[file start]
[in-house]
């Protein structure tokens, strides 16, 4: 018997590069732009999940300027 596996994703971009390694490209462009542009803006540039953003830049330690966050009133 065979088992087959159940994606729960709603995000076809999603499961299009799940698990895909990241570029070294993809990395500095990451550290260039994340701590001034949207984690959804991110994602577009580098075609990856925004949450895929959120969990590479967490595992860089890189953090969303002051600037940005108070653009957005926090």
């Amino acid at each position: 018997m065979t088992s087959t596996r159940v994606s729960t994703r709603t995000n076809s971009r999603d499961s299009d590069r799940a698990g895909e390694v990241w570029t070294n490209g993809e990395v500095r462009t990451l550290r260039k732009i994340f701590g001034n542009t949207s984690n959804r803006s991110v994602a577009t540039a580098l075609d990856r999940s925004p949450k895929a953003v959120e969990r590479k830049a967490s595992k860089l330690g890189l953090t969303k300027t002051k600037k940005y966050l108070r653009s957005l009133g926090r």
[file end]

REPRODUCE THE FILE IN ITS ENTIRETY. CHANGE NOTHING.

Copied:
[in-house]
């Protein structure tokens, strides 16, 4: 018997590069732009999940300027 596996994703971009390694490209462009542009803006540039953003830049330690966050009133 065979088992087959159940994606729960709603995000076809999603499961299009799940698990895909990241570029070294993809990395500095990451550290260039994340701590001034949207984690959804991110994602577009580098075609990856925004949450895929959120969990590479967490595992860089890189953090969303002051600037940005108070653009957005926090």
């Amino acid at each position: 018997m065979t088992s087959t596996r159940v994606s729960t994703r709603t995000n076809s971009r999603d499961s299009d590069r799940a698990g895909e390694v990241w570029t070294n490209g993809e990395v500095r462009t990451l550290r260039k732009i994340f701590g001034n542009t949207s984690n959804r803006s991110v994602a577009t540039a580098l075609d990856r999940s925004p949450k895929a953003v959120e969990r590479k830049a967490s595992k860089l330690g890189l953090t969303k300027t002051k600037k940005y966050l108070r653009s957005l009133g926090r």